The main topic of Aristotle’s Nicomachean Ethics is eudaimonia, i.e. happiness in the “living well” or “flourishing” sense (terms I will be using interchangeably). In this paper, I will present Aristotle’s view on the role of external goods and fortune for the achievement of happiness. I will argue that he considers them a prerequisite for virtue. Their contribution to happiness is indirect, via the way they affect how we can engage in rational activity according to the relevant virtues.
2015 ). Not all personal values, however, drive us to act prosocially. Based on Schwartz’s (2010) research on personal values, Paciello et al. (2013a) identified two main sets of opposite personal values related to engagement in prosocial behavior, namely self-transcendent and self-enhancement ones. While self-transcendent values are characterized by praising welfare and acceptance, and as such are positively correlated with propensity to help, self-enhancement ones are correlated to seeking power and achievement, and therefore are negatively correlated to helping behavior (Schwartz, 2010; Paciello et al., 2013a; Boer & Fischer, 2013).
Utilitarianism is a popular type of consequentialism, rule utilitarianism is a form of utilitarianism. Utilitarians think that happiness is the measure to judge the consequences, whether the action is right or wrong depends almost entirely on the good or bad consequences. Rule utilitarianism argues that if you obey the rules it will benefit the larger number of sentinel beings. more absolutist then relative, based on past experience. Rules generally promote the greater good, it is intended to guide us to make the best decisions for what needs to be done.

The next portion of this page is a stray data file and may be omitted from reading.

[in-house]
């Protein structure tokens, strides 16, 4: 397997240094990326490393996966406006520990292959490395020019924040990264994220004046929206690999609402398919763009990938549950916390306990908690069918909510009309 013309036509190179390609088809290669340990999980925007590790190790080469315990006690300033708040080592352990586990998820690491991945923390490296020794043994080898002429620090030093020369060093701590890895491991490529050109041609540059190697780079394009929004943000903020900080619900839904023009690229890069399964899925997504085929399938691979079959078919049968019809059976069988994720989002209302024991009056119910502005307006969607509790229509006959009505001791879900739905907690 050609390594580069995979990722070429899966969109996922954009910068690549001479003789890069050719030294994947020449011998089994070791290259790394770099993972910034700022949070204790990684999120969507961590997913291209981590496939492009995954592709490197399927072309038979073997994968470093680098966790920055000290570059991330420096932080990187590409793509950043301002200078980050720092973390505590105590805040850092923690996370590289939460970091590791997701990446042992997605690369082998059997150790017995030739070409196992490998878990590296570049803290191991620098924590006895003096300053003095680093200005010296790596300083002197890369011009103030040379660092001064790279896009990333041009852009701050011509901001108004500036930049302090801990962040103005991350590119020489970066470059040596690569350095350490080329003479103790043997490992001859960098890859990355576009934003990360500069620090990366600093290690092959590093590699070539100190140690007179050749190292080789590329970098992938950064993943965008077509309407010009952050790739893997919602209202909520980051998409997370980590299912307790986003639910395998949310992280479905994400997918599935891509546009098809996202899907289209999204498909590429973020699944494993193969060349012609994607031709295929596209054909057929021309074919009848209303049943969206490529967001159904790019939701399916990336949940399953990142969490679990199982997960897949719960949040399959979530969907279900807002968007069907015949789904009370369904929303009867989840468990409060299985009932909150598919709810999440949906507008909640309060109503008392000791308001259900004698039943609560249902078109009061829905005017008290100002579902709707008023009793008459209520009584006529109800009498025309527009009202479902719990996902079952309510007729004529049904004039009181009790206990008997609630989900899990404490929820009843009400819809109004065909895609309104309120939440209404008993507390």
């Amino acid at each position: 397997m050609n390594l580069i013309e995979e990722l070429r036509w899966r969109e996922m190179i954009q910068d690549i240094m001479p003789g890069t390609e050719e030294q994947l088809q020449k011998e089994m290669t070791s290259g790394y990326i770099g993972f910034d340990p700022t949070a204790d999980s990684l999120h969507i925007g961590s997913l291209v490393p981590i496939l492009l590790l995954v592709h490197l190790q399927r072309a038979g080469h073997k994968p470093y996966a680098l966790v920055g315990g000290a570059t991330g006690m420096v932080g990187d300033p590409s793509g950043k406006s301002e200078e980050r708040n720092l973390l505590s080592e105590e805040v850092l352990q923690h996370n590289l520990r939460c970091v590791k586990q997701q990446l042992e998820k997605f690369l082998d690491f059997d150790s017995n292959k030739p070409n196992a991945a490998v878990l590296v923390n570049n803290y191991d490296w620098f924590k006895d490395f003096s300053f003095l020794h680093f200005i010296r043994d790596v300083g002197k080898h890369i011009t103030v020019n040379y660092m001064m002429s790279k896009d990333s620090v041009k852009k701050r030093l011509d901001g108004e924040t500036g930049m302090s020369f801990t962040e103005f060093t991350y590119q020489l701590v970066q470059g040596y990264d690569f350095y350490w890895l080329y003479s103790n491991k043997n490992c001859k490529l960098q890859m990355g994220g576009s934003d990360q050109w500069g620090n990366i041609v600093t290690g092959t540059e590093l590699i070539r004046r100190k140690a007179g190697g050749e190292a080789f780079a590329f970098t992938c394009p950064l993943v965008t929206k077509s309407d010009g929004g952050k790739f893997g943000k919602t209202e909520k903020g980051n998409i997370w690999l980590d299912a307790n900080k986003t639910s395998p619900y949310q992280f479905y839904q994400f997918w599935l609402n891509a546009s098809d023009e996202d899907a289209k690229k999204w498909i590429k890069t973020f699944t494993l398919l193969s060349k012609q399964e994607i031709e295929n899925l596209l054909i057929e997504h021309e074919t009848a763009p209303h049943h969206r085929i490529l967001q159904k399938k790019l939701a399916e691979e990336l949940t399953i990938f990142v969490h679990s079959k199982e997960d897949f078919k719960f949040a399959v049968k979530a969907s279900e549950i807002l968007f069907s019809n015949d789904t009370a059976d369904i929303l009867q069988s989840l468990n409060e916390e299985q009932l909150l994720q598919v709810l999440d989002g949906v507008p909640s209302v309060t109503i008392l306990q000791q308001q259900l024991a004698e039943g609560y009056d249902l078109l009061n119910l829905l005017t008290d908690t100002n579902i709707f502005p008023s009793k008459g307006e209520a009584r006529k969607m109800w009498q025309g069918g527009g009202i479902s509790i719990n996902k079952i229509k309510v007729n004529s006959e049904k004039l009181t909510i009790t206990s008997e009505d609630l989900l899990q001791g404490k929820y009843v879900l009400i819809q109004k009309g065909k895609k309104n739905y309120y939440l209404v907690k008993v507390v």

Two ethical theories in this course which I have chosen to discuss comprehensively are utilitarianism and Kantian moral theory. Utilitarianism is an ethical theory whose principal architects were Jeremy Bentham(1748-1832) and John Stuart Mill (1806-1873). It derives it 's name from utility, which means usefulness.The utilitarian says that an act is right (moral) if it is useful in “bringing about a desirable or good end." It has been more characteristically stated, however, as "Everyone should perform that act or follow that moral rule that will bring about the greatest good (or happiness) for everyone concerned. (Thiroux & Krasemann, 2009)The reason for mentioning both acting and following rules is that utilitarianism generally is found in two main forms: Act Utilitarian and Rule utilitarian.
Mill states that, “it is by no means an indispensable condition to the acceptance of the utilitarian standard; for that standard is not the agent’s own greatest happiness, but the greatest happiness of altogether” (Mill Chapter 2,7). Producing the greatest amount of happiness in the greatest number of people is Mill’s qualitative measurement on an account of utility. This shows that utility is intrinsically good for everyone. Mill argues in favor of the harm principle. The harm principle states that the only viable justification an individual has for interference with someone else’s individual liberty is to stop harm to others.